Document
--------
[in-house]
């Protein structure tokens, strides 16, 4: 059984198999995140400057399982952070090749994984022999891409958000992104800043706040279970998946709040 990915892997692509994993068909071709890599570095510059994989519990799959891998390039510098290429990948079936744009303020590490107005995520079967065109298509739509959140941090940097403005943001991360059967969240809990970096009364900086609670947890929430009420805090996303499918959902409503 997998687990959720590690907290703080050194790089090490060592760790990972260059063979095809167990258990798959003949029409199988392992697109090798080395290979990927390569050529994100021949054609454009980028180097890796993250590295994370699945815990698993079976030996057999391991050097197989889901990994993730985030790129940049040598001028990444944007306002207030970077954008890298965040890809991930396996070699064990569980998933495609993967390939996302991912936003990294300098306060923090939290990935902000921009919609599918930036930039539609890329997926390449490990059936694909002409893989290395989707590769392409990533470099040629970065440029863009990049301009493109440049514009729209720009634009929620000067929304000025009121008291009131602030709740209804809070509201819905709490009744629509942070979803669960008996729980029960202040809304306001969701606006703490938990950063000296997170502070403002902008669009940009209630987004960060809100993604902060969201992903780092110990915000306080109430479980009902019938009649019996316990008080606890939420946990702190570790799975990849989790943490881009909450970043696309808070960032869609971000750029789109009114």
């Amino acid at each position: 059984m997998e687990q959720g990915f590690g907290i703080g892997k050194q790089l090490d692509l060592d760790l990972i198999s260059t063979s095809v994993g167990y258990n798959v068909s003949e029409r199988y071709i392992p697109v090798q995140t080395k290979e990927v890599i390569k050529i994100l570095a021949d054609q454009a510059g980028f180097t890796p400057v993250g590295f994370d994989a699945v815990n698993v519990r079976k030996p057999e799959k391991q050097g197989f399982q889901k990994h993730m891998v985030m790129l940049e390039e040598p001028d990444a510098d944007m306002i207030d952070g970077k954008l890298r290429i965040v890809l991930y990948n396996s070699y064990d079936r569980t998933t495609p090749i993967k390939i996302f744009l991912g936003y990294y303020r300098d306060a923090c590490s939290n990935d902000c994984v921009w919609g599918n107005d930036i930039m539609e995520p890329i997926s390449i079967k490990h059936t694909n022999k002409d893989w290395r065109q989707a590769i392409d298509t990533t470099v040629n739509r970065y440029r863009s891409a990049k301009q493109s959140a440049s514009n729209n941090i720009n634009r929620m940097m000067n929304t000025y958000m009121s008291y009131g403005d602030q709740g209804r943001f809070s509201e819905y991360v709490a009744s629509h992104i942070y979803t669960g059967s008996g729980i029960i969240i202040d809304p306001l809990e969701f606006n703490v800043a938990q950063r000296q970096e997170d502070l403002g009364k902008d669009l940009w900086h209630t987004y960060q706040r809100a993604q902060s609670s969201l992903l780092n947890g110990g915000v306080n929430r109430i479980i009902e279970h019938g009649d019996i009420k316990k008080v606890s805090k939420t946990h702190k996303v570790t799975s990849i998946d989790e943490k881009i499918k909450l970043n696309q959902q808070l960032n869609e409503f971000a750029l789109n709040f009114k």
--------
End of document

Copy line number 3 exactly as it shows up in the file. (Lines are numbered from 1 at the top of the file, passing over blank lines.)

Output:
């Amino acid at each position: 059984m997998e687990q959720g990915f590690g907290i703080g892997k050194q790089l090490d692509l060592d760790l990972i198999s260059t063979s095809v994993g167990y258990n798959v068909s003949e029409r199988y071709i392992p697109v090798q995140t080395k290979e990927v890599i390569k050529i994100l570095a021949d054609q454009a510059g980028f180097t890796p400057v993250g590295f994370d994989a699945v815990n698993v519990r079976k030996p057999e799959k391991q050097g197989f399982q889901k990994h993730m891998v985030m790129l940049e390039e040598p001028d990444a510098d944007m306002i207030d952070g970077k954008l890298r290429i965040v890809l991930y990948n396996s070699y064990d079936r569980t998933t495609p090749i993967k390939i996302f744009l991912g936003y990294y303020r300098d306060a923090c590490s939290n990935d902000c994984v921009w919609g599918n107005d930036i930039m539609e995520p890329i997926s390449i079967k490990h059936t694909n022999k002409d893989w290395r065109q989707a590769i392409d298509t990533t470099v040629n739509r970065y440029r863009s891409a990049k301009q493109s959140a440049s514009n729209n941090i720009n634009r929620m940097m000067n929304t000025y958000m009121s008291y009131g403005d602030q709740g209804r943001f809070s509201e819905y991360v709490a009744s629509h992104i942070y979803t669960g059967s008996g729980i029960i969240i202040d809304p306001l809990e969701f606006n703490v800043a938990q950063r000296q970096e997170d502070l403002g009364k902008d669009l940009w900086h209630t987004y960060q706040r809100a993604q902060s609670s969201l992903l780092n947890g110990g915000v306080n929430r109430i479980i009902e279970h019938g009649d019996i009420k316990k008080v606890s805090k939420t946990h702190k996303v570790t799975s990849i998946d989790e943490k881009i499918k909450l970043n696309q959902q808070l960032n869609e409503f971000a750029l789109n709040f009114k």